Republicans Play Politics, Keep Healthcare Out of Reach for North Carolinians
Republican lawmakers made politically-motivated decisions that put healthcare out of reach for hundreds of thousands of North Carolinians.
North Carolina is one of the most expensive states for healthcare; around half a million North Carolinians do not have access to health insurance because Republican lawmakers decided to play politics with people’s lives.
Republicans refused to expand Medicaid coverage. This politically motivated decision priced out many people in North Carolina’s insurance market who could have been covered under Medicaid but now have to purchase insurance that many cannot afford.
- North Carolina is ranked 47th in the nation for Health Care across the metrics of cost, accessibility, and outcome.
- More than 600,000 working people fall in the health care coverage gap. Expanding Medicaid would ease the burden on rural hospitals, create 40,000 jobs, save lives, and connect people with quality mental health care.
- Expanding Medicaid would help cover those who make just a little too much to be eligible for Medicaid but still can’t afford to pay for health care.
- Closing the coverage gap would inject $4 billion in our economy at no additional cost to the state. By not expanding Medicaid, Republicans forfeited that $4 billion, around $10.6 million a day.
- The cost for the expansion would be covered by hospitals and health care systems and by the federal government.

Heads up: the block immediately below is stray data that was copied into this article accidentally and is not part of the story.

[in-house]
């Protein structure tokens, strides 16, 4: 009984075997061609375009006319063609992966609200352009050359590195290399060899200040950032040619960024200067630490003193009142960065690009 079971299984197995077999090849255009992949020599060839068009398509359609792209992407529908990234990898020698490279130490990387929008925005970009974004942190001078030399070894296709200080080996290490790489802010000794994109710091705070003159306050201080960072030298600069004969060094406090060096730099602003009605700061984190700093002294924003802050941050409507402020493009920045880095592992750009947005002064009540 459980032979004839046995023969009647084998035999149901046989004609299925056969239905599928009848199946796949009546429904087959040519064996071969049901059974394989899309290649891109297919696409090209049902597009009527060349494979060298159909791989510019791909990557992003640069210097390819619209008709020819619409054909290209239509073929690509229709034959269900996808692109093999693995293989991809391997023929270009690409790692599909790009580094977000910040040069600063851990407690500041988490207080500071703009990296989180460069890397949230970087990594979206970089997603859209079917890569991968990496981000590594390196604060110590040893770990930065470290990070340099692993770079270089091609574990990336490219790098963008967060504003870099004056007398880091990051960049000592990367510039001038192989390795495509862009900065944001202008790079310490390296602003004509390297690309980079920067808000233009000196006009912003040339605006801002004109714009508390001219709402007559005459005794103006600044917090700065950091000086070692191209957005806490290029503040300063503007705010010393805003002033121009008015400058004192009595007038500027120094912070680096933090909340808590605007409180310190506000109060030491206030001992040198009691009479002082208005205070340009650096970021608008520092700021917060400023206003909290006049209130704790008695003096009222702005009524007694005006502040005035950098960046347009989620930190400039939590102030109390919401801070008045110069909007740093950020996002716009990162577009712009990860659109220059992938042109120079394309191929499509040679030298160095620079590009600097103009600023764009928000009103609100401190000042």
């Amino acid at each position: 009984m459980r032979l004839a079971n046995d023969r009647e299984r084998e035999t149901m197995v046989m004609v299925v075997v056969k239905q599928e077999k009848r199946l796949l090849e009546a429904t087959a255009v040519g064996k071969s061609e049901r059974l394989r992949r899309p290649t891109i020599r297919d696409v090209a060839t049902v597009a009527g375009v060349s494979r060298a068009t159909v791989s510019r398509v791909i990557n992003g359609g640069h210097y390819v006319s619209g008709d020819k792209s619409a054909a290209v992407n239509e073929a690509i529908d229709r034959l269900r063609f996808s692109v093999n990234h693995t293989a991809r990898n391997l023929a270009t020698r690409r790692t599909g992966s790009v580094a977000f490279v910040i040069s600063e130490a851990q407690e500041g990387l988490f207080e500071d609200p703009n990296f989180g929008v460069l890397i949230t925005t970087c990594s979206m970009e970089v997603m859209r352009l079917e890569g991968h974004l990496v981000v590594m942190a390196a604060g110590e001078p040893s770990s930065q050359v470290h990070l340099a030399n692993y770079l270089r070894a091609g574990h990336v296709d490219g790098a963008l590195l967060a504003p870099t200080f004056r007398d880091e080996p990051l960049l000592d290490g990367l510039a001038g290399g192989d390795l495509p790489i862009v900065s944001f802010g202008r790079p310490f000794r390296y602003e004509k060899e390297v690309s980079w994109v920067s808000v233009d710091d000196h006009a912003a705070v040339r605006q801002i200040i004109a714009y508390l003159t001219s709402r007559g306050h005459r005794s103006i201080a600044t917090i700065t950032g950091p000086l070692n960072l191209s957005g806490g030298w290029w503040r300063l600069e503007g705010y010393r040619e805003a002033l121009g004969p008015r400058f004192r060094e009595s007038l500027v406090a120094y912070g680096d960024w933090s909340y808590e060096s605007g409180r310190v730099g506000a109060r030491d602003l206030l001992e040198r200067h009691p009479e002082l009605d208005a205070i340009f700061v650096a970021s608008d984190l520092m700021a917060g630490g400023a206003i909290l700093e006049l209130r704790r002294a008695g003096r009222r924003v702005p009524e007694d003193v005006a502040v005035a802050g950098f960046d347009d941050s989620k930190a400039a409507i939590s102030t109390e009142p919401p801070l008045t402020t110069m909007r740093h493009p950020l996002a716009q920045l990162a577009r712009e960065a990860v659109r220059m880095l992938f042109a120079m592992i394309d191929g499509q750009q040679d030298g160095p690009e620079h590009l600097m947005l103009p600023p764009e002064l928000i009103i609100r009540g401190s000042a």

Republican lawmakers voted against Medicaid expansion that would have covered over 500,000 low-income North Carolinians and would have been funded by federal money for three years.
- Republicans’ decision not to expand Medicaid made healthcare more expensive for all ACA customers across the state.
- This decision cost the state $15 billion in new economic activity and at least 25,000 jobs for North Carolinians.
- Refusal to expand Medicaid cost the state anywhere from 455 to 1,000 lives each year.
- Republicans don’t want to talk about how they refuse to expand Medicaid to cover 600,000 North Carolinians, or how they took bad votes to push junk insurance that would undermine protections for preexisting conditions.
- The opioid crisis is hitting North Carolina particularly hard. Expanding Medicaid is a powerful tool to help uninsured parents who need treatment so they can keep their families together.
Republicans’ refusal to expand Medicaid continues to hurt our rural communities and drive the wedge between urban areas and rural areas even deeper. Four rural hospitals have closed in North Carolina since Republicans took over the General Assembly in 2010. Republicans’ refusal to expand Medicaid hurts real people across rural North Carolina.
- Rural communities in states that have not expanded Medicaid have a significantly higher uninsured rate (15 percent) than urban communities (11 percent), while rural communities in states that have expanded Medicaid have a lower uninsured rate (9 percent) than urban communities.
- Medicaid covers nearly 24 percent of rural Americans, 45 percent of rural children, 15 percent of rural seniors, and pays for 51 percent of rural births.
- Rural hospitals are closing at alarming rates across the nation and about two thirds of closures are occurring in sates that did not expand Medicaid. North Carolina has lost four rural hospitals since Republicans took control of the legislature in 2010. Some large rural areas of the state have only one hospital system, which drives up costs further. Rural hospitals in states that did expand Medicaid generally operate better than states that do not.
Republicans show over and over that the only thing they care about is facing voters in November. Instead of playing election year politics, we should take real steps to improve access and care for people across North Carolina by expanding Medicaid.